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For about a year now, I've had problems trying to send and receive email programmatically using Visual C#. Not a single example out of hundreds that I've found on the web have ever worked. And no, I don't just copy and paste. I study the code, and modify/add/remove as needed.

Can somebody PLEASE help me sort this out. I'm trying to finish what should've been a simple program that I started making last year, and it's proving to be almost impossible for me to figure out.

I honestly don't know what the heck to do anymore. The documentation provides no useful information to me because none of it has ever worked. I've given sample code to others to use, and it works for them - but not me! How does that work?

I don't know if SENDING mail is dependent upon what security/firewall settings my computer has or not. But just in-case, I have gone so far as to completely turn off all security and firewall settings temporarily just to see if it would send an email.

I don't have code for it anymore since I have only just started trying to do this thing again and I would really appreciate it if somebody could assist me in getting this working.

So, all I am trying to do is:

Create a simple Form with 2 buttons and a textbox. (done, ofcourse) button1 checks for email (but only displays the subject and sender in a messagebox, does not download the message) button2 sends the contents of textBox1 to "username@bluebottle.com"

My server settings are:

Username    username@bluebottle.com
Password    ***********
IMAP/POP Server (Incoming):     mail.bluebottle.com
SMTP Server     (Outgoing):     mail.bluebottle.com

SMTP should be port 25, 26 or 587
POP3 should be port 110, using SSL 995
IMAP should be port 143, using SSL 993


Thanks for taking the time to read. If I haven't explained anything clearly please say so and I will try to make more sense out of it for you.

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2 Answers 2

up vote 5 down vote accepted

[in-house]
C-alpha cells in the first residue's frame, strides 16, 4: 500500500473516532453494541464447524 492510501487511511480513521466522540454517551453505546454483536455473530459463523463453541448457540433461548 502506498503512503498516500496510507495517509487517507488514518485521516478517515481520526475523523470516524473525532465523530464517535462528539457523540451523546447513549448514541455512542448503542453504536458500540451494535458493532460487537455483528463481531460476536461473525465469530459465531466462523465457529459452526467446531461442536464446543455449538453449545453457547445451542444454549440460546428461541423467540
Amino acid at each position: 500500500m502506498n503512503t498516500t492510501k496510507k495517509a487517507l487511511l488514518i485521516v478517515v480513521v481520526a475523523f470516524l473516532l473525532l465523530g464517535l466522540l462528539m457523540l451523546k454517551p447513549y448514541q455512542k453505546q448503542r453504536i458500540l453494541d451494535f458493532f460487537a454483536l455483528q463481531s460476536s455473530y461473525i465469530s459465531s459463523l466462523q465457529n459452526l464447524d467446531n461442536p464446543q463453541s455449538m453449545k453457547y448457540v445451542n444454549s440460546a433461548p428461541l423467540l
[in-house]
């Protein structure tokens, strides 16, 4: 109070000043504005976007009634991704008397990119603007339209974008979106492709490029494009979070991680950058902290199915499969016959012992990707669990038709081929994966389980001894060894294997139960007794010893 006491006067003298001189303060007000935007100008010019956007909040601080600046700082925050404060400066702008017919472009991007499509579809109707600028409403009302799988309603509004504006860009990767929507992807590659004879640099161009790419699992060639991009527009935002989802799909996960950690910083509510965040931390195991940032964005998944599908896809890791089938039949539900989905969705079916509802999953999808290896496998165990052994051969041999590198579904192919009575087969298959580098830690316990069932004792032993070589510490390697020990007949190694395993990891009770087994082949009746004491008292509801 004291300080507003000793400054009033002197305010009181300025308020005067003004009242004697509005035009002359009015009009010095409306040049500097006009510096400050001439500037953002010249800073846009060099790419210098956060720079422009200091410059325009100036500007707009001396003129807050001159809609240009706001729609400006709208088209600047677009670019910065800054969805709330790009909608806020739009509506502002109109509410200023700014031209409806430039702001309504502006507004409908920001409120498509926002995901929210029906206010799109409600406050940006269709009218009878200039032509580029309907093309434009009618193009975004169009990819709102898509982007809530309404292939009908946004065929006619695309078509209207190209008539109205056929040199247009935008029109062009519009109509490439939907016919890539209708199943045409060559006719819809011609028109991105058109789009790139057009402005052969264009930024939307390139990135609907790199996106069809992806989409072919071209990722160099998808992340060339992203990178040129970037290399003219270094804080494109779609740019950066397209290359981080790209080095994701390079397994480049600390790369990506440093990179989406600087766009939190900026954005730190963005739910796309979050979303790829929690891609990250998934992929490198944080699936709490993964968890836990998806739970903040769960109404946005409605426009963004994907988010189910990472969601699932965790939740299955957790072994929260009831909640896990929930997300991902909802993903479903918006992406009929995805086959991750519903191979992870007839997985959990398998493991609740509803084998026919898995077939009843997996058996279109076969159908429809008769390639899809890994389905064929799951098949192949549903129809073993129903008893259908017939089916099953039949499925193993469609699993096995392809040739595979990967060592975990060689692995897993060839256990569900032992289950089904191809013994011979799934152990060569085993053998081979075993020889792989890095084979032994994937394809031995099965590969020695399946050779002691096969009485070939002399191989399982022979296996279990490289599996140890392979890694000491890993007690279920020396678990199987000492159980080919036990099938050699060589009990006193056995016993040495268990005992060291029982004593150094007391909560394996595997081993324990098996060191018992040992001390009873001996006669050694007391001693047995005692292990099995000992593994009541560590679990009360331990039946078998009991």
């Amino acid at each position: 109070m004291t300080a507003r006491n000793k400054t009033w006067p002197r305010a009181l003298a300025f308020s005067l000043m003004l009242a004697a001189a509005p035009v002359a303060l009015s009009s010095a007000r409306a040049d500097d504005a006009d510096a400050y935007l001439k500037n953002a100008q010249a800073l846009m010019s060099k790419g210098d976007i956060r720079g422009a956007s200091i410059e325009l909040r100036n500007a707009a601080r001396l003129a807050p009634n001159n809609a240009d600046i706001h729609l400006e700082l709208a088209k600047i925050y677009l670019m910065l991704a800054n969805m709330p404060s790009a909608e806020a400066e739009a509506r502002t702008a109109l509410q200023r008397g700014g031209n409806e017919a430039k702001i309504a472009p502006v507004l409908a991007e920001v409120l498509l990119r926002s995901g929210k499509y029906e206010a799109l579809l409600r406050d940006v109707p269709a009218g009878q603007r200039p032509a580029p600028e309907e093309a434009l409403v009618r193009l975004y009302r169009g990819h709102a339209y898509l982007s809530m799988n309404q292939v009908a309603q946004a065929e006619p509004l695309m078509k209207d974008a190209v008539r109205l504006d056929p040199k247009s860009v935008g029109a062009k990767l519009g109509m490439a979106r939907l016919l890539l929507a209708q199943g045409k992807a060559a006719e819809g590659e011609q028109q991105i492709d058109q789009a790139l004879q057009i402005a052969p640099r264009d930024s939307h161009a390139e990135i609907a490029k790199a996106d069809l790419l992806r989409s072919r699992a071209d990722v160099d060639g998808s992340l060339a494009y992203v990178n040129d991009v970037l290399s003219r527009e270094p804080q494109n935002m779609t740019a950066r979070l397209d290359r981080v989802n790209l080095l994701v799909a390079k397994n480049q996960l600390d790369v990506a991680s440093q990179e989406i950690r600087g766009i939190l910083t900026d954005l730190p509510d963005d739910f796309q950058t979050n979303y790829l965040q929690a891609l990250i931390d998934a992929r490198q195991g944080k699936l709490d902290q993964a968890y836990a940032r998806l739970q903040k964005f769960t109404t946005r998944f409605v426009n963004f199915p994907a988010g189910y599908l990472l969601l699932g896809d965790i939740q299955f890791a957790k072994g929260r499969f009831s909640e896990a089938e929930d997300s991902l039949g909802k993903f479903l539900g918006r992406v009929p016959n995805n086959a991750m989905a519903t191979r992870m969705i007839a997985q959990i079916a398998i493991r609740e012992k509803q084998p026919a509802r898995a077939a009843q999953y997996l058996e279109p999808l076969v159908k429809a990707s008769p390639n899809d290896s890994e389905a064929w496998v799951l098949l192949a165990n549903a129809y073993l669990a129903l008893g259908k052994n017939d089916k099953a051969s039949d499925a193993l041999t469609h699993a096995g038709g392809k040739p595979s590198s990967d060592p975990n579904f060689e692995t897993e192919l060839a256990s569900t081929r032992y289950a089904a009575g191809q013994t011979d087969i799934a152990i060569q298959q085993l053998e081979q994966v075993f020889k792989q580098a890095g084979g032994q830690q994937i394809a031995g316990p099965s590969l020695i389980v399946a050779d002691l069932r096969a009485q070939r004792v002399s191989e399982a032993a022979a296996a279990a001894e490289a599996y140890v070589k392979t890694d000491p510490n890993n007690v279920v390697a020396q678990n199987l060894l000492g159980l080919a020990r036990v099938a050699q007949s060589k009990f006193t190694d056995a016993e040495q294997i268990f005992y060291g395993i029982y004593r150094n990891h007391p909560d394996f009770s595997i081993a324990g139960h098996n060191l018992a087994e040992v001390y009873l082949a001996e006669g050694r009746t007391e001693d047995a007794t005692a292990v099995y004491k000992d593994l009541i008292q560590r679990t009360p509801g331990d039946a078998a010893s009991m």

Never mind. I just figured it out for myself. It's a simple as 123! or is it ABC? I forget how it goes. Any how, incase anybody's interested or needs to know how to send e-mail in C#, this is what worked for ME:


string Sender     = "username@domain.com";

string Username   = "username";
string Password   = "********";

string Recipient  = "username@domain.com";

string Subject    = "Enter subject here.";
string Message    = "Enter message here.";

string Host       = "mail.server.com";
int Port          = 26;

MailMessage Mail = 
    new MailMessage(
    Sender,
    Recipient);

using(Mail)
{
        Mail.Subject     = Subject;
        Mail.Body        = Message;

        SmtpClient SmtpMail    =
        new SmtpClient(
        Host,
        Port);

        SmtpMail.EnableSsl     = true;

        SmtpMail.Credentials   =
        new System.Net.NetworkCredential(
        Username,
        Password);

        SmtpMail.Send(Mail);
}


Please note that the following using directive needs to be declared at the top of the document:

using System.Net.Mail;

Edit: Using Pattern docos: http://msdn.microsoft.com/en-us/library/yh598w02%28VS.71%29.aspx

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1  
Code sample is good, but please use the using pattern instead of manually disposing of the mail object. –  Jesse Weigert Oct 26 '09 at 6:00
    
Thanks for the advice Jesse Weigert. May I ask, why do we need to use the using pattern instead of manually Disposing of the objects? Is it just personal preference? Performance related? Something else? I'm looking on MSDN now –  baeltazor Oct 27 '09 at 7:23
1  
you should take care of disposing even in case of an exception. This can be done by putting the dispose in a finally block, or - as syntactic sugar - doing the whole stuff inside a using block, which generates the same IL code as try { ... } finally { Mail.Dispose(); } –  Marc Wittke Oct 27 '09 at 7:43
1  
1  
"It guarantees that Dispose will be called whatever happens... even if there is an exception thrown within the body of the using statement" –  rohancragg Oct 27 '09 at 7:46

Since this year Microsoft made pop3 and SMTP support available to all Hotmail users.

  • POP3 Server: pop3.live.com (port 995)
  • SMTP Server: smtp.live.com (port 25) {Note: If port 25 has been blocked in your network or by your ISP, you can set SMTP port to 587 with TLS or SSL Encryption depending on the client in use}

More info: http://windowslivehelp.com/solutions/settings/archive/2009/01/06/send-and-receive-windows-live-hotmail-emails-from-a-mail-client.aspx

share|improve this answer
    
thank you very much ZippyV –  baeltazor Sep 9 '09 at 11:59
    
I don't think this is related to the question –  Jonas Stawski Dec 29 '09 at 5:01
    
That's because the whole question has been changed in October. –  ZippyV Dec 29 '09 at 10:04

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